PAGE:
The rising waters of the Mississippi River are threatening cities, towns and communities for hundreds of miles along its banks. One aircraft owner didn't receive a warning to remove his aircraft from an airfield threatened with flooding until it was too late. He had to make other arrangements.
I always wanted a plane on floats but this is not what I had in mind.
These pictures were taken on Tuesday, the water has risen another 14+ inches since. By the time I received the call, it was to[o] late, I could not fly the plane out, I was at mother natures mercy. We met at Ed's house yesterday and ended up using a quad to pull the boats to a point to get them in the water to get back to the airport. We had to cross [a] wheat field to accomplish this. By the time I got to the plane yesterday, it was in a nose down configuration but floating. The engine was not under water, yet.
I added two more floats, one under each wing, and one more under the nose to help level it. The water was very cold and the outside air temp was not much better. The water is nasty, it is filled with gas, oil, sewage, snakes, and I can't forget about the leeches. At this time I am totally dependent on the floats. If I could get the door open I would attempt to float it to dry ground but seeing that there really is not much of that either then there is no [sense] even trying. I cannot really complain to[o] much because there are a lot of people losing there homes. It is a hard thing to watch and witness. Some of us ... lost a home in hurricane Andrew so we know the feeling.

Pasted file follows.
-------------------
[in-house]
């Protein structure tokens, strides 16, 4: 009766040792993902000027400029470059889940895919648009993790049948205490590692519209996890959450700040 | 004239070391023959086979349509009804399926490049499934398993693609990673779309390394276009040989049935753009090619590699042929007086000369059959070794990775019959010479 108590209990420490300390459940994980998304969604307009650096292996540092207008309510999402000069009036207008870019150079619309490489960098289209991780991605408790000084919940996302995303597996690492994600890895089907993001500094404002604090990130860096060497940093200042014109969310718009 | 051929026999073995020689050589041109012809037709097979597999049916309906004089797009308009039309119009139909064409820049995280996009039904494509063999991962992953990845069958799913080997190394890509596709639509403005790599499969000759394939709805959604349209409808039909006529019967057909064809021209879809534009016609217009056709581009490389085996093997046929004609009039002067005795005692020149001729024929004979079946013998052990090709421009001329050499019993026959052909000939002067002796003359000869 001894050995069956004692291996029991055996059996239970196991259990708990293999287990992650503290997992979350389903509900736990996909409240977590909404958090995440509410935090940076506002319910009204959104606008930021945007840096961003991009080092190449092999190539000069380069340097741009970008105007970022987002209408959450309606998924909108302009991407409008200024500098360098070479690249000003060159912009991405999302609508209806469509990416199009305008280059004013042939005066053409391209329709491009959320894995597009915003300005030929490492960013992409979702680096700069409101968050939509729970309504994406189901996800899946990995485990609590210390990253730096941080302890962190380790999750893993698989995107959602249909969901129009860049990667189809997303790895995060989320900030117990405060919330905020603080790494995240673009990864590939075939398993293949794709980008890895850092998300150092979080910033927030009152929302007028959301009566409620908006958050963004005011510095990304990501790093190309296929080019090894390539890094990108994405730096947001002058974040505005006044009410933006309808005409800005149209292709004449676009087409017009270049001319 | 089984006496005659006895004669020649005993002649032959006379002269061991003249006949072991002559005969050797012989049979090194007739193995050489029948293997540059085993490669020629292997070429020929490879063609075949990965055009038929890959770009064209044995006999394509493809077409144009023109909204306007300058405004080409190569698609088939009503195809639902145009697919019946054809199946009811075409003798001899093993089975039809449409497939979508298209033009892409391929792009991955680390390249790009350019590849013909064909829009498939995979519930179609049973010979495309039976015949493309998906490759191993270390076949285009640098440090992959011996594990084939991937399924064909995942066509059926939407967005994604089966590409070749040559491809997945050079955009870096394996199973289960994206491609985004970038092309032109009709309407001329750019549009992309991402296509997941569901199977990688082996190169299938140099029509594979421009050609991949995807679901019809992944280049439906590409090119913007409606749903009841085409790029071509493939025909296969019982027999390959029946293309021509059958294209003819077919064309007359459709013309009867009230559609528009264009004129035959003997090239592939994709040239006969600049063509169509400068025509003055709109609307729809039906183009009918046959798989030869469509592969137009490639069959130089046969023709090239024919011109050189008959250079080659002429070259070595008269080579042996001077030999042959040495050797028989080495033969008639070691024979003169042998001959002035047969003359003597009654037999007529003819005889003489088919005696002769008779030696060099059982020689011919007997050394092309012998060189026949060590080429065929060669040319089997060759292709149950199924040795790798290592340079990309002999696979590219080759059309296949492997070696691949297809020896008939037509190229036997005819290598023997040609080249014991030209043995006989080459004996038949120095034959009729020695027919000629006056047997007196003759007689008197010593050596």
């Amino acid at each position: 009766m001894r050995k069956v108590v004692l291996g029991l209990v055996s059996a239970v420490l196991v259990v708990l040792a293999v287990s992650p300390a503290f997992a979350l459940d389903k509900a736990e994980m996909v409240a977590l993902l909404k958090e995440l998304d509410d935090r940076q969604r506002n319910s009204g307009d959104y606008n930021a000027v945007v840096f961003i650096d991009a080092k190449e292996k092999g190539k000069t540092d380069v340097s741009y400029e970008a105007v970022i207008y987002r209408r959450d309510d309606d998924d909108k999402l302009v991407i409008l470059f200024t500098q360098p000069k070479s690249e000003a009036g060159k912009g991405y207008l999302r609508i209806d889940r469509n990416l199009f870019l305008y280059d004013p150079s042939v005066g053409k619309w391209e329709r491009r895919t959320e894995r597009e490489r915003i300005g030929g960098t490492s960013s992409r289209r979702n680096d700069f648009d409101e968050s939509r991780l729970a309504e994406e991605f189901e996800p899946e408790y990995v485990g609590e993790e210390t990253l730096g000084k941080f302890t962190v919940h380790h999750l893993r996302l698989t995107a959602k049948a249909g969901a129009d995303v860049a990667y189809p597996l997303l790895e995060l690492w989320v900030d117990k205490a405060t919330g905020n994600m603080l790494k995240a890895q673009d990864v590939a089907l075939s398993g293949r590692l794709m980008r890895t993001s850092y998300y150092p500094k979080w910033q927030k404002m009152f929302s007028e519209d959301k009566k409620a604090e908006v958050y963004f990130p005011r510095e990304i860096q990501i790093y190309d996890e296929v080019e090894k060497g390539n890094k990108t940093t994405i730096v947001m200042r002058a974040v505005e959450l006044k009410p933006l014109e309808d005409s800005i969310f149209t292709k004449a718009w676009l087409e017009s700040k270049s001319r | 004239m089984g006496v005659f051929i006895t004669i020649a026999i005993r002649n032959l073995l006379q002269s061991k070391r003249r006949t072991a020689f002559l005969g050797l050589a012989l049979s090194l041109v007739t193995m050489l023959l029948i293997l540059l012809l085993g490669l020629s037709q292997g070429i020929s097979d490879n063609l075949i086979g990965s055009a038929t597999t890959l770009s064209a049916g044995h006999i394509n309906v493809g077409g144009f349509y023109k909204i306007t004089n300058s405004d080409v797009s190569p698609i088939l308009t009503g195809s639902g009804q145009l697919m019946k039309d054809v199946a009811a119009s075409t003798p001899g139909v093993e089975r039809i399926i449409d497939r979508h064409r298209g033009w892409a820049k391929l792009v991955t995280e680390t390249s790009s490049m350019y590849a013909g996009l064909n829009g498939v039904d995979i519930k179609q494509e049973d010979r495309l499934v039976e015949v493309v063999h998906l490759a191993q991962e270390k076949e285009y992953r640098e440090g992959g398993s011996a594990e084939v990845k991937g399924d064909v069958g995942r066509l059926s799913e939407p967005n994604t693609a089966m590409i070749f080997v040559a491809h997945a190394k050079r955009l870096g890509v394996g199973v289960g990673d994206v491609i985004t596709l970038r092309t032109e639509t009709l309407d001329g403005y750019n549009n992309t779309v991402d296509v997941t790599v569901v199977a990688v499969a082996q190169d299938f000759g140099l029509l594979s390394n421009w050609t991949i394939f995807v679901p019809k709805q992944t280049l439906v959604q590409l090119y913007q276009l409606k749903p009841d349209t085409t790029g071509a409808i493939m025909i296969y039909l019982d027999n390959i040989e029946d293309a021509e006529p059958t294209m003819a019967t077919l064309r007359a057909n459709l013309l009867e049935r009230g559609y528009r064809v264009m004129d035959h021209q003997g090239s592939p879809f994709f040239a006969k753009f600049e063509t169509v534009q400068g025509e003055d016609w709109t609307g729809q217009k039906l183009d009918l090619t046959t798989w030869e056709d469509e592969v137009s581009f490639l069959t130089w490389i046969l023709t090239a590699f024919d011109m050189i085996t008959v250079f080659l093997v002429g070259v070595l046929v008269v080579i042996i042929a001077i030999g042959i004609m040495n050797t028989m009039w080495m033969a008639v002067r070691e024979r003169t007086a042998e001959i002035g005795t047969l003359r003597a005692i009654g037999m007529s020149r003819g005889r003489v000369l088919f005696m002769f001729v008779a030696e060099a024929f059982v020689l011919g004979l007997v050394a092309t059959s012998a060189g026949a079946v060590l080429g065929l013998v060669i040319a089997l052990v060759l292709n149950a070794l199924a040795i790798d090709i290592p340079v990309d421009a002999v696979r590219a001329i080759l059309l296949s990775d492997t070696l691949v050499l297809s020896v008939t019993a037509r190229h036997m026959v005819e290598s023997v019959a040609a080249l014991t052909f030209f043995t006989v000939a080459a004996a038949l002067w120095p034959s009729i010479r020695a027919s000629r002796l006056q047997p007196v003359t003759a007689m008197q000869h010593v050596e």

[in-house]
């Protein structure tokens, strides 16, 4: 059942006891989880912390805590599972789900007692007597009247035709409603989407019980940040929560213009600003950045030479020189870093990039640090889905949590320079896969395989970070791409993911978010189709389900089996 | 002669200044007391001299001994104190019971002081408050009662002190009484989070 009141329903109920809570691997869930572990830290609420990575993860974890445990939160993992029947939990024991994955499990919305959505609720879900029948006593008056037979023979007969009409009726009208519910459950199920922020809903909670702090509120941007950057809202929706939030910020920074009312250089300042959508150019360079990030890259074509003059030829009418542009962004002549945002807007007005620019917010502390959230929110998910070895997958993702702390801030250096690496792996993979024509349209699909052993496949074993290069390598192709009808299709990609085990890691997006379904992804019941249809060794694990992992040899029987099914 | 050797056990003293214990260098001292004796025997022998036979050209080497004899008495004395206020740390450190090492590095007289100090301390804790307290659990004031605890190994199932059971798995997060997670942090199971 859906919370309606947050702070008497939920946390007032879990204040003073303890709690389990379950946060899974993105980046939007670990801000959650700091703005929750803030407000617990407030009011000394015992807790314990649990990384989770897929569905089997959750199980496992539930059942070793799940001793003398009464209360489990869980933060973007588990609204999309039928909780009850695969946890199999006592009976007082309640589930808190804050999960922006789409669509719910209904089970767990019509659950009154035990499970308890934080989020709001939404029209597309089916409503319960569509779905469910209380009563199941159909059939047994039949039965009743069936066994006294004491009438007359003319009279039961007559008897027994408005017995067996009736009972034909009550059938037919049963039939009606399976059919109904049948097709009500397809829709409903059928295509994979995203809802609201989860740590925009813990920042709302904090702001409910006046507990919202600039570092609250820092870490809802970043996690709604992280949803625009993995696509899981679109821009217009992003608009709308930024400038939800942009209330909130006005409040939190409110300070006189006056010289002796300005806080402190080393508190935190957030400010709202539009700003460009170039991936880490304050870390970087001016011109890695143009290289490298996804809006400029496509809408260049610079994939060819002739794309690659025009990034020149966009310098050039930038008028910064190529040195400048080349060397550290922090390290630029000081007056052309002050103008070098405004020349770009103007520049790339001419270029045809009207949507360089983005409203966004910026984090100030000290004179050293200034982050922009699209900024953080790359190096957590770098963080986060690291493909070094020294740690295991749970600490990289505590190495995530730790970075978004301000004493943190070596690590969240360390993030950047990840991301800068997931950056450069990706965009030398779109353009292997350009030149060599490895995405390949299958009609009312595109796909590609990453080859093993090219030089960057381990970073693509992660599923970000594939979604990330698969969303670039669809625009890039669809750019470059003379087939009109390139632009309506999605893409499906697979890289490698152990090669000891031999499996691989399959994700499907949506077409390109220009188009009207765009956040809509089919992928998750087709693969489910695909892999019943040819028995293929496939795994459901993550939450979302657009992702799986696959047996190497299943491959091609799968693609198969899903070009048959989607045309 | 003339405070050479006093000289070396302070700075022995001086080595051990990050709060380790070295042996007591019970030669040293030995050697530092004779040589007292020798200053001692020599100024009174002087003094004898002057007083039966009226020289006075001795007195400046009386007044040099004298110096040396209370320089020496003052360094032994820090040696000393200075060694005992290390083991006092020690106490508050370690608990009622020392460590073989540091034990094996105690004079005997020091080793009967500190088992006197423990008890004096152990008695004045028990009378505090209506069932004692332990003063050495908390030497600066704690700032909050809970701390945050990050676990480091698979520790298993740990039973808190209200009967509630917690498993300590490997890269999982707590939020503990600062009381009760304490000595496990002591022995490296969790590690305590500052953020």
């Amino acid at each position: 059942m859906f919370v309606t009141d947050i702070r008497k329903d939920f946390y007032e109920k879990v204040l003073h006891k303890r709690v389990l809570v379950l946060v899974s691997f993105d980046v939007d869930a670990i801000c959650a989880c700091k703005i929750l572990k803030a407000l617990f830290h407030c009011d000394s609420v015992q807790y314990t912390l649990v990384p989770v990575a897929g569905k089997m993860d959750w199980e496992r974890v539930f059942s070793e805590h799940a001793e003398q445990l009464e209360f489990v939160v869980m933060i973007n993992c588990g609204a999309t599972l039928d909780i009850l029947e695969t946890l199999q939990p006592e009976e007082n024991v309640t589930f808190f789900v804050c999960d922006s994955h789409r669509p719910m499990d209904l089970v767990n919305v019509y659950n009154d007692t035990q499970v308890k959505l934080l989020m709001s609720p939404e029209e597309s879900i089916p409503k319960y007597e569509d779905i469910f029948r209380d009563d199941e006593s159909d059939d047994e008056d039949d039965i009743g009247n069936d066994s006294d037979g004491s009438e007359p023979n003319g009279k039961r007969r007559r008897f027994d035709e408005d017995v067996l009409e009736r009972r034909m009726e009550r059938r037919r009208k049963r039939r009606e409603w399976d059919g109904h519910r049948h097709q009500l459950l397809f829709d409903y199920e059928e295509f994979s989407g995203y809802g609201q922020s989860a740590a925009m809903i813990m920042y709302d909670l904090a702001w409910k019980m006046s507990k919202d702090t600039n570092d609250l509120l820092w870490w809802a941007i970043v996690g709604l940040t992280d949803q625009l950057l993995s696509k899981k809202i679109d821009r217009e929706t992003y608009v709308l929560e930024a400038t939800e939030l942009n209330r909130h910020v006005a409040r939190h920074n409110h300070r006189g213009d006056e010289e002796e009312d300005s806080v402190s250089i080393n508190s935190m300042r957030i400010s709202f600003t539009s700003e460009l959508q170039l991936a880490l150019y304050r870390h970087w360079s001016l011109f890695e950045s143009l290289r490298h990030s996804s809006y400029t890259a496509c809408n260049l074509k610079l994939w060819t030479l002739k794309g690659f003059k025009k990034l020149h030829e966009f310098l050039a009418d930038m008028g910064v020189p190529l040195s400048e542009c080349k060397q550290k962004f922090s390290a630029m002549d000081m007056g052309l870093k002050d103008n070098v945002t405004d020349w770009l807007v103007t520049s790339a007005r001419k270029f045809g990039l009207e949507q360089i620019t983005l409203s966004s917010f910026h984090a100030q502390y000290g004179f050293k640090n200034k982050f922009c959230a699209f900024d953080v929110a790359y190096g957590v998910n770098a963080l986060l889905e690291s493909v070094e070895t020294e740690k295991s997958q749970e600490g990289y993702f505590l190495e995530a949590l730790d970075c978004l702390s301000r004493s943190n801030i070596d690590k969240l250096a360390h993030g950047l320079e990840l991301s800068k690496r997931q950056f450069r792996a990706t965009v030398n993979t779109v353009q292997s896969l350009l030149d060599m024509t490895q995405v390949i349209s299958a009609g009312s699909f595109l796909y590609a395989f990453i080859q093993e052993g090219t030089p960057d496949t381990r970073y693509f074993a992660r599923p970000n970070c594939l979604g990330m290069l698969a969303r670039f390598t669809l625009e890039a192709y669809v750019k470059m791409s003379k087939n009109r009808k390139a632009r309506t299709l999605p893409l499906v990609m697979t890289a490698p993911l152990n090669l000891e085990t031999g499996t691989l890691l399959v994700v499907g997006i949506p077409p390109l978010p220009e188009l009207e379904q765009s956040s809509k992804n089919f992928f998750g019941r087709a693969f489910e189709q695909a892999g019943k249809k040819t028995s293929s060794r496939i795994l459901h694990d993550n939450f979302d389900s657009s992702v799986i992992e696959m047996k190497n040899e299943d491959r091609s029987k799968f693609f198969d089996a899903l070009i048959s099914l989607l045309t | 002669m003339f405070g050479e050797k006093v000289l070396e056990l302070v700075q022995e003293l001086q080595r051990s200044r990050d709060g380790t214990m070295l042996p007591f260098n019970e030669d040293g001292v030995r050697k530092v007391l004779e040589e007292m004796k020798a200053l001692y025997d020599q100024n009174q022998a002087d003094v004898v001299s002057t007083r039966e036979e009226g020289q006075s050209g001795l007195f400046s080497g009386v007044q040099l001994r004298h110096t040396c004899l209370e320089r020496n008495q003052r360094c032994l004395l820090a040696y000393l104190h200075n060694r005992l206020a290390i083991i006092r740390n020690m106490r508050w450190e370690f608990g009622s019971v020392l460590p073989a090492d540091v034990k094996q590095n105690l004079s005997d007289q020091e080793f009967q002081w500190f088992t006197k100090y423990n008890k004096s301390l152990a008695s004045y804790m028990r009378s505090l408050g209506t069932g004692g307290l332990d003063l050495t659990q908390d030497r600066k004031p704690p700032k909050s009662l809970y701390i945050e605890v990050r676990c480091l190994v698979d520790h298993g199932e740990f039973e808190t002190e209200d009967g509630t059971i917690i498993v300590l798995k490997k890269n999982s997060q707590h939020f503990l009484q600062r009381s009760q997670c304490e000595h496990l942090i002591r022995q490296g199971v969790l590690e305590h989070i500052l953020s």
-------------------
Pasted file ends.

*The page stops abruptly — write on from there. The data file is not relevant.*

There's more at the link.
I hope the aircraft's owner manages to keep it afloat until the water recedes. That may take several weeks, but if only his plane's undercarriage gets wet, he should be able to lubricate the bearings, add grease where necessary, and be good to go.
There are many people losing their possessions right now. Some will be OK, but others (uninsured, or uninsurable) won't. Please keep them in your thoughts and prayers.